Crimes release a dynamic second album

"I always wanted to be in a rock band. I just didn't know how to do it."
Paige Guggemos

For Crimes frontman Andrew Jansen, becoming a father might have been just the thing to help shift his music up a notch. The Milwaukee transplant has long shown a restlessly experimental streak in projects like A Paper Cup Band and Dial-Up, bands borne from demo reels that jump from idea to idea and genre to genre. But his newfound responsibility seems to have brought Jansen the focus he's needed to tie it all together.

"It makes me have to find a way to make this work more," Jansen concedes, sitting at the Seward Cafe with his Crimes bandmates for a mid-morning breakfast. Jansen, his dirty-blond hair and beard both scruffy, his dress shirt a little too loose-fitting, pulls a baby picture out of his wallet and shows it off. "I could just do demo reel stuff," he says, "but I think it might just fall to the wayside if it's not important. Or else my wife might be like, 'This hobby sucks.'"

Crimes' second record, Thin Sunlight, hits an effective balance between unpredictability and consistent inspiration. Murky, dark, and mysterious, with songs that unfurl in gradual waves, each one a crest of trebly guitar tones and fractured voices, Sunlight also maintains a crucial experimental streak — like a cross between surf music and early Sonic Youth. (No minor compliment, it should be said.)

"This album feels like an album, whereas the last one was more a collection of songs," says lead guitarist Reese Hagy. In fact, the band say they strongly considered self-titling this record, but decided against it because it would be "really hard to find on the internet." Adds Hagy, "I think that comes from us finding a role in the band and what it means to be in a band. I know I'm never going to play a noodling guitar solo."

Far from that, however, Crimes started out as a bedroom project for Jansen. "I always wanted to be a in rock band," he says, "I just didn't know how to do it." When he first moved to the Twin Cities, Jansen says, he would open his house up for live shows — a means, in part, of meeting people. But to his mind, such shows were best-suited to folk music. "I think music, a lot of times, is based in spaces. You call it garage music or club music, so you pick a kind of music for the space you want to play in."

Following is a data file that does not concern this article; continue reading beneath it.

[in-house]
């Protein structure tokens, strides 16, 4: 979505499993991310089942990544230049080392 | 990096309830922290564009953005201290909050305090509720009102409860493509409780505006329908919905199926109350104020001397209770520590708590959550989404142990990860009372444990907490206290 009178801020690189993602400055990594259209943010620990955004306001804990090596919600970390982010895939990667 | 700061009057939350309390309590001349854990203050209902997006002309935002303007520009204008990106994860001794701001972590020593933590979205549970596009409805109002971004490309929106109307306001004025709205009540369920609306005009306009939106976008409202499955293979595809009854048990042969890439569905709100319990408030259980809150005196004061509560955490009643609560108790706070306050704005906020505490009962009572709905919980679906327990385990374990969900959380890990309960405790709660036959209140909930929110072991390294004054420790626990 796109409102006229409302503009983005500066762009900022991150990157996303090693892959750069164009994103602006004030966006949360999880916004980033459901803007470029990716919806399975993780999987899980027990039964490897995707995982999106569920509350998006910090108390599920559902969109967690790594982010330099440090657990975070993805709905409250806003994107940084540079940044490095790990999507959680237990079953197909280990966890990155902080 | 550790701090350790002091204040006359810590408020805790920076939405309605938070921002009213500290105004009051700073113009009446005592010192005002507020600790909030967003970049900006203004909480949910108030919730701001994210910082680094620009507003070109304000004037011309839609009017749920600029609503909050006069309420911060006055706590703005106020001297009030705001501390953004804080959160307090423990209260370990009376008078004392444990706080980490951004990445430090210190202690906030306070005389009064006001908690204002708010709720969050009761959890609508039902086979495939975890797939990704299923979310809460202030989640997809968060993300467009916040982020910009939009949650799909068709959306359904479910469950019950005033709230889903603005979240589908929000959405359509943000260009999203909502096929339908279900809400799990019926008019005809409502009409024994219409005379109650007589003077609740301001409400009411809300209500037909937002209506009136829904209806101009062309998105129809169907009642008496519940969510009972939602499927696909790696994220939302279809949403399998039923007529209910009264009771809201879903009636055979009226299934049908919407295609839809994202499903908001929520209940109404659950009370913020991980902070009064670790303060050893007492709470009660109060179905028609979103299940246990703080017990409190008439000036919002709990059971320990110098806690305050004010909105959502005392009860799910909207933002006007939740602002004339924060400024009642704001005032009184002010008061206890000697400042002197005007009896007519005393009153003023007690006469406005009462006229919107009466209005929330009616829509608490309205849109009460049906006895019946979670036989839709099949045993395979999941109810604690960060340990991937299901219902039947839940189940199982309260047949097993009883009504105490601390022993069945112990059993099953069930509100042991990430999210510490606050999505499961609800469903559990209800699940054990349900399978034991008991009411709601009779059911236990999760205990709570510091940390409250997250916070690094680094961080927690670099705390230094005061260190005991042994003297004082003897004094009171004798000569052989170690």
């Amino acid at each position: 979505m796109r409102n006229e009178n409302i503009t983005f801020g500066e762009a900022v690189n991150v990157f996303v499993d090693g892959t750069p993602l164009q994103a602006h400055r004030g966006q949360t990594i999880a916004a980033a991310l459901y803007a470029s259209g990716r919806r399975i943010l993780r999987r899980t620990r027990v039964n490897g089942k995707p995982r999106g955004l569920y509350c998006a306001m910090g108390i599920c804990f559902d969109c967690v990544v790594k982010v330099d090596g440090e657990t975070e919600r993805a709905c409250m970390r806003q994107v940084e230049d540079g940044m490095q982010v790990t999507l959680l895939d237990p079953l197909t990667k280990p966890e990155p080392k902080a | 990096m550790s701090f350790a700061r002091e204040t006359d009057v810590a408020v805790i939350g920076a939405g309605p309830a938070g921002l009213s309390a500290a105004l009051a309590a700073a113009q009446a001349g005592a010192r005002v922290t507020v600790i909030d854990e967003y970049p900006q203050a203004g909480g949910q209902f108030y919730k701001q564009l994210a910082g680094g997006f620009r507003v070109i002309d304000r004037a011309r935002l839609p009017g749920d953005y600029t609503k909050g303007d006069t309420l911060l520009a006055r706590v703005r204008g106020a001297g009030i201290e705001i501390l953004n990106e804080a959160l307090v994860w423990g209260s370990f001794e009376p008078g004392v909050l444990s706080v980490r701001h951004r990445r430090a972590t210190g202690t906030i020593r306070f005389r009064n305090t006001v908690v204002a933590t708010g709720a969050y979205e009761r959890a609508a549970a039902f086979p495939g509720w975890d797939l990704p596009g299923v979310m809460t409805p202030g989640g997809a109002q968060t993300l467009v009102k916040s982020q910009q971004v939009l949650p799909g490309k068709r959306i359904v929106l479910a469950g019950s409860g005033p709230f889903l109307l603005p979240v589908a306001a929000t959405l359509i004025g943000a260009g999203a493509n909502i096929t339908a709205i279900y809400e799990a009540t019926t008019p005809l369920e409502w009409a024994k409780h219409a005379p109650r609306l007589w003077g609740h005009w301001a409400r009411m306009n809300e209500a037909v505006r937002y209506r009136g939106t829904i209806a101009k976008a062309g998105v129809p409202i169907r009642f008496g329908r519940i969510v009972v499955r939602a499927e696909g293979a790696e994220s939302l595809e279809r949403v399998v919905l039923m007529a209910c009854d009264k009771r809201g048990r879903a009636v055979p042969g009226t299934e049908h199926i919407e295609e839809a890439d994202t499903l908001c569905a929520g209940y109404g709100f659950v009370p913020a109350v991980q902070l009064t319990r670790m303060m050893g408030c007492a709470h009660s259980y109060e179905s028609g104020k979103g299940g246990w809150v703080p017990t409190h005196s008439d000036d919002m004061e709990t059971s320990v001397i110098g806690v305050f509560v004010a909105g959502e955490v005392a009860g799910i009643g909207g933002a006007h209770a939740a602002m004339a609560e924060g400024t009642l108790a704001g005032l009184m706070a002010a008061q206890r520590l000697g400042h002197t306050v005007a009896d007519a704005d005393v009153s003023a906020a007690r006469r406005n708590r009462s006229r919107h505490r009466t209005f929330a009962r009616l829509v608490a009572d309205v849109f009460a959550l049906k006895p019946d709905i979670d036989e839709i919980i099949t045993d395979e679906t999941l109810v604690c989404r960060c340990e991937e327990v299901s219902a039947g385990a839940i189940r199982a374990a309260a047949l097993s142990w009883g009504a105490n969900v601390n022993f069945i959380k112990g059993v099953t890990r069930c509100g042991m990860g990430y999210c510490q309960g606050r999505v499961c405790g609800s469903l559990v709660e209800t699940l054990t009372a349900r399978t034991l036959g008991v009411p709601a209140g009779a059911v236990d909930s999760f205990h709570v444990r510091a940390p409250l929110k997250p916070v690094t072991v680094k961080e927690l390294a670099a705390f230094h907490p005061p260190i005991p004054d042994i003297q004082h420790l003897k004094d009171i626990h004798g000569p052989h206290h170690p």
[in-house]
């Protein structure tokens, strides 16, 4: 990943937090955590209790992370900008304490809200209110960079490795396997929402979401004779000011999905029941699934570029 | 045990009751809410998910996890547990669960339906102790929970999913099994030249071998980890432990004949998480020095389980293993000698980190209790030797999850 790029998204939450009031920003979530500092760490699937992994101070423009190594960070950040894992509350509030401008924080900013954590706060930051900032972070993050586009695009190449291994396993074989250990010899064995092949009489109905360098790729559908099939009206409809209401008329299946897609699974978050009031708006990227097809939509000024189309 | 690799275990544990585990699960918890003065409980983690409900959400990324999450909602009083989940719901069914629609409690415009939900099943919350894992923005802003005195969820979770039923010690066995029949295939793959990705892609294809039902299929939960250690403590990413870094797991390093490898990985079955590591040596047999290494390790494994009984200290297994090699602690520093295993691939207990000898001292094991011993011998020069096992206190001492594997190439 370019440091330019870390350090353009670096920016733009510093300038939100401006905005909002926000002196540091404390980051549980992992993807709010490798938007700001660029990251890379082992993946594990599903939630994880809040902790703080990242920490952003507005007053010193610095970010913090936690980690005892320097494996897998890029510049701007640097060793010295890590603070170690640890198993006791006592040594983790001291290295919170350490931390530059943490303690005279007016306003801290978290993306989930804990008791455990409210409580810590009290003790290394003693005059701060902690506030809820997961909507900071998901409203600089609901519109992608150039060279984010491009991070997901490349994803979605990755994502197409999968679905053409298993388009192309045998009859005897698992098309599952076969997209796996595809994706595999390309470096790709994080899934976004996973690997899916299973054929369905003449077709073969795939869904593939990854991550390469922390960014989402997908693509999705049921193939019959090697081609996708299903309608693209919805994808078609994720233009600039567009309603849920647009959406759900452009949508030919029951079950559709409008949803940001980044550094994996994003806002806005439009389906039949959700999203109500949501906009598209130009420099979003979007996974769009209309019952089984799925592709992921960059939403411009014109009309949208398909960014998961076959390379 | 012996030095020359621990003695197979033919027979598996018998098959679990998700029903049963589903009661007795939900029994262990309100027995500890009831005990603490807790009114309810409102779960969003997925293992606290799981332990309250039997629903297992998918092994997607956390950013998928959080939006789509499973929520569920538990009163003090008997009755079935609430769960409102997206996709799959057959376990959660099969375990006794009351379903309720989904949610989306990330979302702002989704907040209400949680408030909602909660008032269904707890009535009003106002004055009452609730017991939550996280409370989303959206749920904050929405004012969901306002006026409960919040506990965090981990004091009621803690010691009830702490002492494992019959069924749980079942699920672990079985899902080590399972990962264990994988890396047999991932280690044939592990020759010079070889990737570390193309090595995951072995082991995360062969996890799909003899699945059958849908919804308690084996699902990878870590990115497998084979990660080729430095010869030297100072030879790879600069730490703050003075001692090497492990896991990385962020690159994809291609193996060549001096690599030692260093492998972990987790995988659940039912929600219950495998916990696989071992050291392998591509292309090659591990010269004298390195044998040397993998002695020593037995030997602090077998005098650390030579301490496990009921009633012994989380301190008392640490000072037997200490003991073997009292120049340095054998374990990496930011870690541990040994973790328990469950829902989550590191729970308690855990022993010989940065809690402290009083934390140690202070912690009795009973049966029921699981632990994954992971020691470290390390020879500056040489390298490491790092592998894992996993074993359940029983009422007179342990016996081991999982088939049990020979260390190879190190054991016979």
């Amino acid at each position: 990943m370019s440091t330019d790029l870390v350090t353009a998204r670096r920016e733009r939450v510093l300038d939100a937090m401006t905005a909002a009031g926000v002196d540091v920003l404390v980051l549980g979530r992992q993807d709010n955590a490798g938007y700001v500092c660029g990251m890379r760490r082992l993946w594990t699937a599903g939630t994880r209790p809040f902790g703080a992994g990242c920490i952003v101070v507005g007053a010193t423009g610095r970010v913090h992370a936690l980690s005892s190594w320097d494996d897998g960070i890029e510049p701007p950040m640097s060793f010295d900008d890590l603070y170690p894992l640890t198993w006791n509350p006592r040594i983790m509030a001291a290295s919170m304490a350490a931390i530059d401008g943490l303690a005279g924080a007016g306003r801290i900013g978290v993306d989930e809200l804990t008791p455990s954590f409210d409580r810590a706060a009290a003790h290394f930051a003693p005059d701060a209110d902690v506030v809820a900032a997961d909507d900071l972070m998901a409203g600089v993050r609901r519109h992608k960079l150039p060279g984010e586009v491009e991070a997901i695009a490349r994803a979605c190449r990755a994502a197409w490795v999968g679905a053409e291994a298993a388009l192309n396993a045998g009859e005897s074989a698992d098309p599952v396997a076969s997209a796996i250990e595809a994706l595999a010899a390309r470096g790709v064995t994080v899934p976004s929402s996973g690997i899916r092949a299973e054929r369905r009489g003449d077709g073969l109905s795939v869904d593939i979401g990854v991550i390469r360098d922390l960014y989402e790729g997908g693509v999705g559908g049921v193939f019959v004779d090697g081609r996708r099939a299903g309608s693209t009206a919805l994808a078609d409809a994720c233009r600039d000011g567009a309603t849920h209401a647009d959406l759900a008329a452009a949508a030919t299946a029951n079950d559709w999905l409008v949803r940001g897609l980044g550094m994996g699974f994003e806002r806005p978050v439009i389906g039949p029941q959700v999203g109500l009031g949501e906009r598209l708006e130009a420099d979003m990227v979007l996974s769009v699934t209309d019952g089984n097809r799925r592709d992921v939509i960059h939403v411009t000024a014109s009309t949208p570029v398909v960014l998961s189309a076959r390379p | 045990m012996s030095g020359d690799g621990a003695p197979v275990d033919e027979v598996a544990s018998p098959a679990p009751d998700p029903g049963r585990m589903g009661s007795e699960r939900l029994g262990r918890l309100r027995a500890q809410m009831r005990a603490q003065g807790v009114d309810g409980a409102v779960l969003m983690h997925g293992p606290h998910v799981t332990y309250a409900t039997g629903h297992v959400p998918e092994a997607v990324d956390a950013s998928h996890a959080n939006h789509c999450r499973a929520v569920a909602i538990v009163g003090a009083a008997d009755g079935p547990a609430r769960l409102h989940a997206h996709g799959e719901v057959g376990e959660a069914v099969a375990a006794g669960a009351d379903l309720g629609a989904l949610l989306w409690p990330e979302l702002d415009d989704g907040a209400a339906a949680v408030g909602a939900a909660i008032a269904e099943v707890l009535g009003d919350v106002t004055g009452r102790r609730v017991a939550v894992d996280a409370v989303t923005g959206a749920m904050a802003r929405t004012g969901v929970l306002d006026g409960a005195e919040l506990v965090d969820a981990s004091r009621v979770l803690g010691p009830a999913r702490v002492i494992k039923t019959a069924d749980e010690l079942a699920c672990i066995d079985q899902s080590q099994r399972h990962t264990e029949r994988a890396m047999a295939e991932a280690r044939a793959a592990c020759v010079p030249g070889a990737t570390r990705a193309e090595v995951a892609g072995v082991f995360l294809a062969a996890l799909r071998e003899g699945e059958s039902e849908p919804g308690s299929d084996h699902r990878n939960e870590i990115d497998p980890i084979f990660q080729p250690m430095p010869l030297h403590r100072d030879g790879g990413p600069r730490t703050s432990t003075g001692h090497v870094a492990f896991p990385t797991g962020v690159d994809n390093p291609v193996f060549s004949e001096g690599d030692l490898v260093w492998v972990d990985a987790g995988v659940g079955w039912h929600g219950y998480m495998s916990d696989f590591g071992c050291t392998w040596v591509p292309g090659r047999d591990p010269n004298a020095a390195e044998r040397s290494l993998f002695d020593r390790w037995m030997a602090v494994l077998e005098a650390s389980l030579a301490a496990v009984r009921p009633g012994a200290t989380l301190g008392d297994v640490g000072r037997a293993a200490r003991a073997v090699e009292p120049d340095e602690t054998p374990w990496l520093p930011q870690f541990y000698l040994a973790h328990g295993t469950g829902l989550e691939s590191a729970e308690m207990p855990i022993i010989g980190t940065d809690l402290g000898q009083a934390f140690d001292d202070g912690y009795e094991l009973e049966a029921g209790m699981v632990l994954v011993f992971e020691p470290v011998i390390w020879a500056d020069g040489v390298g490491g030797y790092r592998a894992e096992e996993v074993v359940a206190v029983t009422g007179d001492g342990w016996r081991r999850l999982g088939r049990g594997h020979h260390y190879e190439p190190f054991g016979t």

Encouraged by his friends to recruit a band, Jansen brought on Hagy as lead guitarist, as well drummer Luke Friedrich and bassist Hannah Fraser, who actually met him at a Paper Cup Band show at the Seward Cafe. They released their first full-length in the fall of 2011, but since then Jansen has split his time with Dial-Up, which went on hiatus when his wife — the keyboardist in that band — had their daughter. "It has to go in these waves because it's not really fair to be juggling two things and giving them 100 percent of my attention," he says with a shrug. "I can't really do that."

From the outset, Crimes' songs have tended toward the obscure, a fact reinforced by Jansen posting random crime stats on the band's MySpace page. That shadowy vibe lingers on now in the band's shows with the lights turned down, and in Jansen's cryptic lyrics. "They're meant to be [abstract]," he says. "The songs mean something to me, but I don't think you can just latch onto a train of thought and think you understand what's going on."

Sunlight, too, is all the more about dynamics: It's almost cinematic, with broad, sweeping gestures that lurch slowly from part to part. "There are a lot of chord progressions Andrew uses that I never would've come up with or even thought about using," Hagy admits. Much of Crimes' flow focuses on his interplay with Jansen's baritone guitar, whether it's the skittering riff of "Thrifty Vultures" or the down-tempo sludge of "Taste Deadens."But the rhythm section is crucial as well, especially on the Joy Division-esque buildup of "Wide Eyes" or the slithery bassline of "Perfect Three."

However languidly the music moves, the rest of the band say they, too, are channeling Jansen's sense of purpose. "I feel like the older I get, I'm not just 21, getting drunk, and playing music anymore. Every album means a little bit more," says Hagy. "Even recording a second album, period, is significant. It makes me want to take it seriously and push it in a direction as far as it can go."

"But," Jansen insists, his pale eyes glancing briskly around the table, "we're not going to stress out about it either. It has to be fun. There's no reason to do it if we didn't like it."

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